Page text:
The outlook for the Australian mortgage-backed securities market this year is positive, with a fresh surge of activity expected from the country's major banks and renewed interest in the domestic market as an opportunistic source of funding, despite its structural limitations compared with the European and U.S. markets.
The outlook for the asset-backed commercial paper sector is more mixed, with ratings agency Moody's Investors Service predicting further consolidation and marginal asset growth, and growing diversification by domestic programs into the offshore markets.
Big Four Look Abroad
Commonwealth Bank of Australia and ANZ Banking Group, two of the "big four" major banks, will make a difference, with CBA issuing in the global MBS market for the first time and ANZ making a long-awaited move to begin securitizing part of its home loans book. The total value of the big four mortgage portfolios is around A$130 billion (US$85 billion).
Neither bank has disclosed much detail about its plans, although CBA has confirmed appointing J.P. Morgan to lead its deal. The bank, by far the country's biggest mortgage lender, will be the third Australian to issue global MBS, after Westpac Banking Corp. and St. George.
Westpac, which has conducted two such deals so far through its Westpac Securitisation Trust, plans a third during the first half of this year. Together, the CBA and WST deals, expected to be worth about A$1 billion each, will take to around A$7 billion the value of Australian mortgages securitized in the global market.
CBA's strategy differs from those of other Australian securitizers which have issued offshore, in that the bank is making its first such issue in the predominantly US-based global market. Its predecessors have all made their international debuts in Europe.
The bank's move appears to reflect growing capacity constraints for Australian MBS in the Euromarkets, which was underlined last year when Bank of Western Australia was forced to cancel a US$250 million European deal because of adverse market conditions and lack of investor interest.
ANZ's plans, when made public, will also be interesting. Although the bank's investment banking division has managed trade receivable securitizations for a range of clients in both the domestic commercial paper and term markets, and in the US CP market, it has yet to issue MBS or ABS into any market on its own account.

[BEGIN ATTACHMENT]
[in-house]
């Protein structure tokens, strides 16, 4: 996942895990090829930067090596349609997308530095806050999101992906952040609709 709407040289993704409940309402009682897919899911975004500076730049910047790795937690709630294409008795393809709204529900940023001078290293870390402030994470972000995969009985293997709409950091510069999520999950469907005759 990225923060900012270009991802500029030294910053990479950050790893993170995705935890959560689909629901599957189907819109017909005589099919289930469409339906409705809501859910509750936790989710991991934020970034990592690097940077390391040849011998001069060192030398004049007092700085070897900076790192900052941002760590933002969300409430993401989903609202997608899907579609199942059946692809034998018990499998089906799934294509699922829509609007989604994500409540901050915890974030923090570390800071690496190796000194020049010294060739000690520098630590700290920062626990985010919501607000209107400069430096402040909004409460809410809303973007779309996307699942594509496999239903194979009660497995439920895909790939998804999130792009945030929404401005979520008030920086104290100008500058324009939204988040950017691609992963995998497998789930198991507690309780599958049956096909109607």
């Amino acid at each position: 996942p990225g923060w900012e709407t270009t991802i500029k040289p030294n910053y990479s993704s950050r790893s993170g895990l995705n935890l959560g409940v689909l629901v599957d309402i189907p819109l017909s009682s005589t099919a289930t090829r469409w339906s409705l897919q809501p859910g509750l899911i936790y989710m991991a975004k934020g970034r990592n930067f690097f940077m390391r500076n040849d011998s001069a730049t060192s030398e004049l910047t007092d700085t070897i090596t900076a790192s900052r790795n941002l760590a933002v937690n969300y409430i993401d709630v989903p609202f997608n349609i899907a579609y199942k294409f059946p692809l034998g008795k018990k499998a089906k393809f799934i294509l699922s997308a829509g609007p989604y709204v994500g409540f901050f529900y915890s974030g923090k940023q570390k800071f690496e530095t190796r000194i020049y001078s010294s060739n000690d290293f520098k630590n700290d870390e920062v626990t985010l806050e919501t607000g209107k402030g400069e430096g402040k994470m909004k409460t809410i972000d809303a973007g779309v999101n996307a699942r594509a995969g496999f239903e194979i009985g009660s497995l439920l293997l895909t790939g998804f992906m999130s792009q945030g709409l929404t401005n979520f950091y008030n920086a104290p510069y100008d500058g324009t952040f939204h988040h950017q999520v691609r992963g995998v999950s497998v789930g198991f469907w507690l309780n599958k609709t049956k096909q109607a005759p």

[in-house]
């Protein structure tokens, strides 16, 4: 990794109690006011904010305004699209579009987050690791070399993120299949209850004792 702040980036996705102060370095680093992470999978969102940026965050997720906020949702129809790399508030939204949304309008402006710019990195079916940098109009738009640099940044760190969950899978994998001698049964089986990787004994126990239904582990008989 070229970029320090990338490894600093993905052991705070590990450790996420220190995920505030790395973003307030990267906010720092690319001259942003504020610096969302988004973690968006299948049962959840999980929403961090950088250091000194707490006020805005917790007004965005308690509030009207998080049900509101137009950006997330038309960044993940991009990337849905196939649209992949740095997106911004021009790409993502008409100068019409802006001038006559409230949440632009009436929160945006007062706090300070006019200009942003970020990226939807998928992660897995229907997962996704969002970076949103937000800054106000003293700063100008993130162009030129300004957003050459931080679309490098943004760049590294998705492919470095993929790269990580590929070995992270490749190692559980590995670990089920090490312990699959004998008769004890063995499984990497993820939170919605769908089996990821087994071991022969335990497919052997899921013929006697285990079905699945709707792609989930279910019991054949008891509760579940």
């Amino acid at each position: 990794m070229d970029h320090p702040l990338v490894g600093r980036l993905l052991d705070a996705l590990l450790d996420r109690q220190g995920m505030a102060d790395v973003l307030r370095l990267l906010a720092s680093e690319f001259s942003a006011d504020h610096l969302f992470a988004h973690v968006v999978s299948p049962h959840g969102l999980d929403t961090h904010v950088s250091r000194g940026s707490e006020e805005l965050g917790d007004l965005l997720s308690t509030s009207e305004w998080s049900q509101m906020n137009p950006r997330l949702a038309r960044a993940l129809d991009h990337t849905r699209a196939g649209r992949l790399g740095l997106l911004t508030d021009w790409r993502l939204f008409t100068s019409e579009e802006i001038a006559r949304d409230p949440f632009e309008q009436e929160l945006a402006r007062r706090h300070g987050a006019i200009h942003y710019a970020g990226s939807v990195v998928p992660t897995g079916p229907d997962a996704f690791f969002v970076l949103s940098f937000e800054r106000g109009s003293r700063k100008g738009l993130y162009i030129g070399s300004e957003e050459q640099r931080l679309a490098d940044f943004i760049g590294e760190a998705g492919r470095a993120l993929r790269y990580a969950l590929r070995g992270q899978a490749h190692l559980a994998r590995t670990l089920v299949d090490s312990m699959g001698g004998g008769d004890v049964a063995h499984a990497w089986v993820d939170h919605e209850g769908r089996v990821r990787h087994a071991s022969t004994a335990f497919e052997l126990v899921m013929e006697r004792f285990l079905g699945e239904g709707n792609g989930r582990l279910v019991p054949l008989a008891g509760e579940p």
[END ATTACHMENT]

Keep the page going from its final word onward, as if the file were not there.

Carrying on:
Given that it is now received wisdom that major Australian bank and non-bank securitizers issue offshore to achieve volume, with pricing a relatively minor consideration, the market will be watching to see whether ANZ issues domestically first or heads straight for the offshore sector.
In the domestic market, conditions have improved relative to last year's second half, when Y2K-related fears caused spreads to move out across the curve.
Puma Kicks Off 2000
PUMA Finance, the market's biggest non-bank securitizer, which is managed by Macquarie Bank subsidiary, Macquarie Securitisation, brought the year's first deal with a A$148 million refinancing of mortgages from an A$800 million pool securitized by the PUMA P-5 Master Fund in 1996. The original deal had been subject to a step-up and call option, which Macquarie had exercised.
While most of the redemptions were to be paid out of mortgage prepayments that had been held in escrow on behalf of investors, the floating rate note was necessary to finance a slight - and not unexpected - shortfall in the available balance. The deal priced at 20 basis points over the bank bill swap rate, between three and five basis points better than expectations.
Shortly afterwards, Australian Mortgage Securitisation, which is owned by ABN Amro, became the first primary issuer of the year with a A$300 million deal, considered large by local standards.
This had still to price as ASRI went to press, but the size of the transaction was taken as a good omen for the market's short-term performance.
Other domestic deals likely to take place this year include another auto loan securitization by St. George, which made its first, A$570 million, such deal last year; and the first securitisation by St. George of its Portfolio home equity product.
Moody's Note Growth
Moody's, in its review of the market, noted a 66% increase in Australian structured finance transactions last year, from A$10 billion in 1998 to A$17.2 billion. As in previous years, MBS dominated, accounting for 82% or A$14.2 billion (1998: A$9 billion), while asset-backed securities were "important contributors" to market growth "for the first time since 1995," accounting for 16% or A$2.6 billion (A$1.2 billion).
The sharp increase in MBS during 1999 reflected the return to market of non-bank issuers, many of which had warehoused assets during the global market uncertainties of 1998.
Cross border MBS issuance rose by 87%, from US$3.1 billion in 1998 to US$5.8 billions. "Cross border issuance now represents approximately 63% of total MBS issuance, up from 55% in 1998," said Moody's. "Due to the potential MBS supply held by the major lenders, the trend toward larger issuance size, and the current lack of depth in the Australian market, Moody's anticipates that the major Australian MBS issuers will continue their cross-border focus as a way to diversify their funding base in year 2000."